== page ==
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Rewards of giving
Friends of ‘Cocktail Charities’ organizer come to his aid
(Published Dec. 4, 2000)
By OSCAR ABEYTA
A devastating fire ravaged Andy Miscuk’s apartment home in late October, destroying most of his belongings and taking the lives of his two beloved cats.
Left with no clothes, no bed or roof over his head, his situation could have been desperate.
Instead, he learned the rewards of giving to the community and the value of friends.
Miscuk runs an organization called Cocktail Charities, which has raised almost $25,000 for local charities and nonprofit groups that provide services in his Adams Morgan neighborhood. He organizes events at local bars during which volunteer bartenders and wait staff donate their tips to the charities Miscuk chooses for that night. Miscuk is also an advisory neighborhood commissioner for Adams Morgan.
In his time of need, the friends he made through his fund-raising activities and community service came to his aid.
The Oct. 27 blaze started around 11 a.m. and soon smoke was billowing out of the 18th Street NW building. Miscuk’s friend Constantine Stavropolous, who owns Tryst coffee house across the street from Micuk’s apartment, called him at work and told him about the fire.
By the time Miscuk got home an hour later, he found that his adopted alley cats Wilbur and Babe had perished in the blaze. The next several hours were spent talking to insurance agents, discussing the future with his landlord and accepting condolences from friends while sitting at Tryst.
But while he was drinking lattes and salvaging a few possessions from his gutted apartment, his friends were busy making arrangements for his temporary lodging. By 5 p.m. they had taken him to his temporary quarters: a fully stocked apartment complete with new plates, glasses, silverware, a table and a refrigerator full of food, beer and root beer. They also had bought him a week’s worth of new clothing, a couch, bed, dresser and bathroom items.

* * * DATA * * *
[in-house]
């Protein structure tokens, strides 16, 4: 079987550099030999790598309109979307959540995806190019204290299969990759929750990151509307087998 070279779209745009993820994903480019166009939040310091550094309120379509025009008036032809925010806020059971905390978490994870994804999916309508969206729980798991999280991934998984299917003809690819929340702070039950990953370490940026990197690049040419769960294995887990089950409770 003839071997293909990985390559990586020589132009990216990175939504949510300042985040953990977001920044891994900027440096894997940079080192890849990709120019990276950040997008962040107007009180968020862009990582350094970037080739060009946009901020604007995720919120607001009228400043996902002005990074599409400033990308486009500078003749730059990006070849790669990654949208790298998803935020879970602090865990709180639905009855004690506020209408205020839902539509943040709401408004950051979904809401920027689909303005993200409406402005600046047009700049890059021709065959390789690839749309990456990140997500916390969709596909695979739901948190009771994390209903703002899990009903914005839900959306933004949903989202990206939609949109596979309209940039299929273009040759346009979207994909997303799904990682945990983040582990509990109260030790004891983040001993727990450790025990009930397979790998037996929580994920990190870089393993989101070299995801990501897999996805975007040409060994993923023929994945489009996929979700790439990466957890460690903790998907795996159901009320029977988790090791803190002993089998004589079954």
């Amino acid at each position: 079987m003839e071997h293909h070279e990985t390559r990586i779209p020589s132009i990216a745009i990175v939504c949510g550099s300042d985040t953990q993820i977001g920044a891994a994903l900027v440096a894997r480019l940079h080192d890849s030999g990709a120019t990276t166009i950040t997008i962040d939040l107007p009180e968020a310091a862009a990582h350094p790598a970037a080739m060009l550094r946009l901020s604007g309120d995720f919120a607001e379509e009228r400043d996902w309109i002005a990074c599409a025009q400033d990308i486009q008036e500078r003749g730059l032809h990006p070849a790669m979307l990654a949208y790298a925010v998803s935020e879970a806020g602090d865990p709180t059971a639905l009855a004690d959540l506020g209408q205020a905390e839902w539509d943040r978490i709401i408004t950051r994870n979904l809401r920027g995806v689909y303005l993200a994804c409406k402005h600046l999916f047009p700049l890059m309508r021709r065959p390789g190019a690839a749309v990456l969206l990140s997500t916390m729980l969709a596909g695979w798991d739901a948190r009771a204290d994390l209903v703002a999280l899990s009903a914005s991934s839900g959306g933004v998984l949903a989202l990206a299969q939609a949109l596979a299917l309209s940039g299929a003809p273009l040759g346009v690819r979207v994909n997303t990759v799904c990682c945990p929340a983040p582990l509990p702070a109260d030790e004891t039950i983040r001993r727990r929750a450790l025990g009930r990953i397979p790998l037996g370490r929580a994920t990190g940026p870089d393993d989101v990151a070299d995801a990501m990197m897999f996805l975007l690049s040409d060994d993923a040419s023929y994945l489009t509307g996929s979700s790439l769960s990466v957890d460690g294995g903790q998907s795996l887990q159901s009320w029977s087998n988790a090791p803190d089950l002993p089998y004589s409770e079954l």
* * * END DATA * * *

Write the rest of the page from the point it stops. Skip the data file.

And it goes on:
"Whatever he gave to the community over the years was evident when this happened," Stavropolous said. "He’s got such a great standing in this neighborhood that any and everybody here would come to his aid."
Miscuk acknowledged that the aid his friends and neighbors offered was a bit of a revelation.
"Yes, a fire did destroy my apartment and most of its contents," he said. "But instead of losing everything, I discovered how much I had."
Miscuk said he was surprised by how much generosity came his way after people learned about the fire.
"Within a day I had enough offers of lodging to run a small hotel indefinitely," he said. "Within a day I had enough offers of meals to feed that hotel for weeks. Within a day I was offered enough money to buy a car."
Miscuk said he wants to channel all that generosity back into Cocktail Charities.
"If they really want to give, I would rather they give toward something that would do more good," he said.
Miscuk is resuming Cocktail Charities, which was on a brief break, with a fund-raiser Dec. 7. The event will start at 5 p.m. at Tryst, 2459 18th St. NW. Several of the wait staff and bartenders will donate their tips for the night to three organizations.
The first group will be the Neighborhood Gift Drive, which has been run for several years by Katie Davis of the Urban Rangers Youth Corps. The drive buys Christmas gifts for children of families that might not have enough money to provide for themselves.
In memory of his two cats lost in the fire, Miscuk has chosen Alley Cat Allies to receive a portion of the night’s tips. The program runs a spaying/neutering clinic at the Petworth Animal Clinic to help reduce the population of stray and feral alley cats in the city.
Also, the event will help set up a seed fund for individual neighborhood emergencies like the one Miscuk himself faced. The Neighborhood Safety Net will administer a fund that will be used to pay for food, shelter, clothing and other expenses for residents who face disastrous circumstances.
"Most people who would find themselves in this situation would lack the options and resources that I am fortunate to have," Miscuk said. "I just can’t imagine the situation I’d be in if I didn’t have the help I got."